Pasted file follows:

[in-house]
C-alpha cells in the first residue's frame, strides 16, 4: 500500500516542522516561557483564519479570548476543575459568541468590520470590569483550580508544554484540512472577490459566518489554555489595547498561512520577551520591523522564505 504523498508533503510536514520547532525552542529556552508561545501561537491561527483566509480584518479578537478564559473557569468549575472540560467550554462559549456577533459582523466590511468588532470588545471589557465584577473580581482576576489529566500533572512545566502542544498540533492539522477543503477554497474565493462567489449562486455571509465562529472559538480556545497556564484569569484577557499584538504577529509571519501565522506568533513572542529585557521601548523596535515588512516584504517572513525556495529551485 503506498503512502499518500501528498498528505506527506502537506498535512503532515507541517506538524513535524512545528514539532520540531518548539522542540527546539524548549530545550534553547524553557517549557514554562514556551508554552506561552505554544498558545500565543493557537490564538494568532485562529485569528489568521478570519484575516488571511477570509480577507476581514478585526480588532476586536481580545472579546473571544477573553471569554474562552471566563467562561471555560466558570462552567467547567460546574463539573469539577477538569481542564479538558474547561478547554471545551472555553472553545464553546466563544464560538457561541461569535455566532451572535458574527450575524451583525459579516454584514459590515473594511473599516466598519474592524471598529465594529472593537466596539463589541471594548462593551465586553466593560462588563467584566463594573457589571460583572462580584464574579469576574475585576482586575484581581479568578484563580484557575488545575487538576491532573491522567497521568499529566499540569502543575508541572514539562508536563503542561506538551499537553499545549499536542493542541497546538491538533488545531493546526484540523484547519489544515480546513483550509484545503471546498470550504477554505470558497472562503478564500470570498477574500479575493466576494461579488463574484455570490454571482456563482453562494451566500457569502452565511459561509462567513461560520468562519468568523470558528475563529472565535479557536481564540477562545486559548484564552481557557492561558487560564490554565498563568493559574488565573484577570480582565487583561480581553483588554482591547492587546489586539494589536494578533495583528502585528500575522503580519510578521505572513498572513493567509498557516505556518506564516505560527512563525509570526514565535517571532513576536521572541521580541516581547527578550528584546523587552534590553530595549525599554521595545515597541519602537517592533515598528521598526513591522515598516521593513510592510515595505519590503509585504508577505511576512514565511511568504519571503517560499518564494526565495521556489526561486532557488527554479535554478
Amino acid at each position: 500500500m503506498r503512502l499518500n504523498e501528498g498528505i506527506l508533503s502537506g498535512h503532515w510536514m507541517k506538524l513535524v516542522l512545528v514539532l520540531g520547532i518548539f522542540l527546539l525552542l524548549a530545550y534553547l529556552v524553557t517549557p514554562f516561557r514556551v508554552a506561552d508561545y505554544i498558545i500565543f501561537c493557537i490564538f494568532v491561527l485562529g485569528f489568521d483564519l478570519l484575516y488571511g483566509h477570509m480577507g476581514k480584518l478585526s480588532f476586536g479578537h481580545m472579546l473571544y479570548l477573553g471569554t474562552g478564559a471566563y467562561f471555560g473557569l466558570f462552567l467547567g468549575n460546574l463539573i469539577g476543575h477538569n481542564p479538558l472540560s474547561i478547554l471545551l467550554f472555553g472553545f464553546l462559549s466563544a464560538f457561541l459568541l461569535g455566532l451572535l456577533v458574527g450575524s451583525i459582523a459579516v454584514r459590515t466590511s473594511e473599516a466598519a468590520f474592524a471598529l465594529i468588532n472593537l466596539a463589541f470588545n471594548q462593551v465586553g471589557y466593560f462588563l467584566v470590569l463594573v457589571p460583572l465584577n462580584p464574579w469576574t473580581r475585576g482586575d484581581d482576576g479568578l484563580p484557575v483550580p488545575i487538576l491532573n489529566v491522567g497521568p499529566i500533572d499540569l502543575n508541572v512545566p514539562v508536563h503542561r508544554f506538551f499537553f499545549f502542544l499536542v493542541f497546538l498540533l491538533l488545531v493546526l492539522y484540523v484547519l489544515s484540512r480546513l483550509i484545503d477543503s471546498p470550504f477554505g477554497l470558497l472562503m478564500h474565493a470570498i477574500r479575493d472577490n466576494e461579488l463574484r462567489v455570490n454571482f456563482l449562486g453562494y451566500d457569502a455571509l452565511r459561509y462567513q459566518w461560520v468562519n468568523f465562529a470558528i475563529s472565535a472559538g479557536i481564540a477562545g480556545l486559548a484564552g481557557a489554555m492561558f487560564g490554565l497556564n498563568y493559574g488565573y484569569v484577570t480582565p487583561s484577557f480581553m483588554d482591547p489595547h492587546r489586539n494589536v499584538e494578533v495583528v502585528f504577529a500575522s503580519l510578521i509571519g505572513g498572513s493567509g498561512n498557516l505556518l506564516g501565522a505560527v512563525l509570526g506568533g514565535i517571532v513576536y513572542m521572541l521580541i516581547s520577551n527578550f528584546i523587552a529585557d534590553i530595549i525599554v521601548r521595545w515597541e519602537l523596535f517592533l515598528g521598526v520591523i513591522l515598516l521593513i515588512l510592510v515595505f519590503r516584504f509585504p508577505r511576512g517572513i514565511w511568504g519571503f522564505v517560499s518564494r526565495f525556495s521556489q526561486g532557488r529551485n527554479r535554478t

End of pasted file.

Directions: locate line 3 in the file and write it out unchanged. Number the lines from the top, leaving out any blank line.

Amino acid at each position: 500500500m503506498r503512502l499518500n504523498e501528498g498528505i506527506l508533503s502537506g498535512h503532515w510536514m507541517k506538524l513535524v516542522l512545528v514539532l520540531g520547532i518548539f522542540l527546539l525552542l524548549a530545550y534553547l529556552v524553557t517549557p514554562f516561557r514556551v508554552a506561552d508561545y505554544i498558545i500565543f501561537c493557537i490564538f494568532v491561527l485562529g485569528f489568521d483564519l478570519l484575516y488571511g483566509h477570509m480577507g476581514k480584518l478585526s480588532f476586536g479578537h481580545m472579546l473571544y479570548l477573553g471569554t474562552g478564559a471566563y467562561f471555560g473557569l466558570f462552567l467547567g468549575n460546574l463539573i469539577g476543575h477538569n481542564p479538558l472540560s474547561i478547554l471545551l467550554f472555553g472553545f464553546l462559549s466563544a464560538f457561541l459568541l461569535g455566532l451572535l456577533v458574527g450575524s451583525i459582523a459579516v454584514r459590515t466590511s473594511e473599516a466598519a468590520f474592524a471598529l465594529i468588532n472593537l466596539a463589541f470588545n471594548q462593551v465586553g471589557y466593560f462588563l467584566v470590569l463594573v457589571p460583572l465584577n462580584p464574579w469576574t473580581r475585576g482586575d484581581d482576576g479568578l484563580p484557575v483550580p488545575i487538576l491532573n489529566v491522567g497521568p499529566i500533572d499540569l502543575n508541572v512545566p514539562v508536563h503542561r508544554f506538551f499537553f499545549f502542544l499536542v493542541f497546538l498540533l491538533l488545531v493546526l492539522y484540523v484547519l489544515s484540512r480546513l483550509i484545503d477543503s471546498p470550504f477554505g477554497l470558497l472562503m478564500h474565493a470570498i477574500r479575493d472577490n466576494e461579488l463574484r462567489v455570490n454571482f456563482l449562486g453562494y451566500d457569502a455571509l452565511r459561509y462567513q459566518w461560520v468562519n468568523f465562529a470558528i475563529s472565535a472559538g479557536i481564540a477562545g480556545l486559548a484564552g481557557a489554555m492561558f487560564g490554565l497556564n498563568y493559574g488565573y484569569v484577570t480582565p487583561s484577557f480581553m483588554d482591547p489595547h492587546r489586539n494589536v499584538e494578533v495583528v502585528f504577529a500575522s503580519l510578521i509571519g505572513g498572513s493567509g498561512n498557516l505556518l506564516g501565522a505560527v512563525l509570526g506568533g514565535i517571532v513576536y513572542m521572541l521580541i516581547s520577551n527578550f528584546i523587552a529585557d534590553i530595549i525599554v521601548r521595545w515597541e519602537l523596535f517592533l515598528g521598526v520591523i513591522l515598516l521593513i515588512l510592510v515595505f519590503r516584504f509585504p508577505r511576512g517572513i514565511w511568504g519571503f522564505v517560499s518564494r526565495f525556495s521556489q526561486g532557488r529551485n527554479r535554478t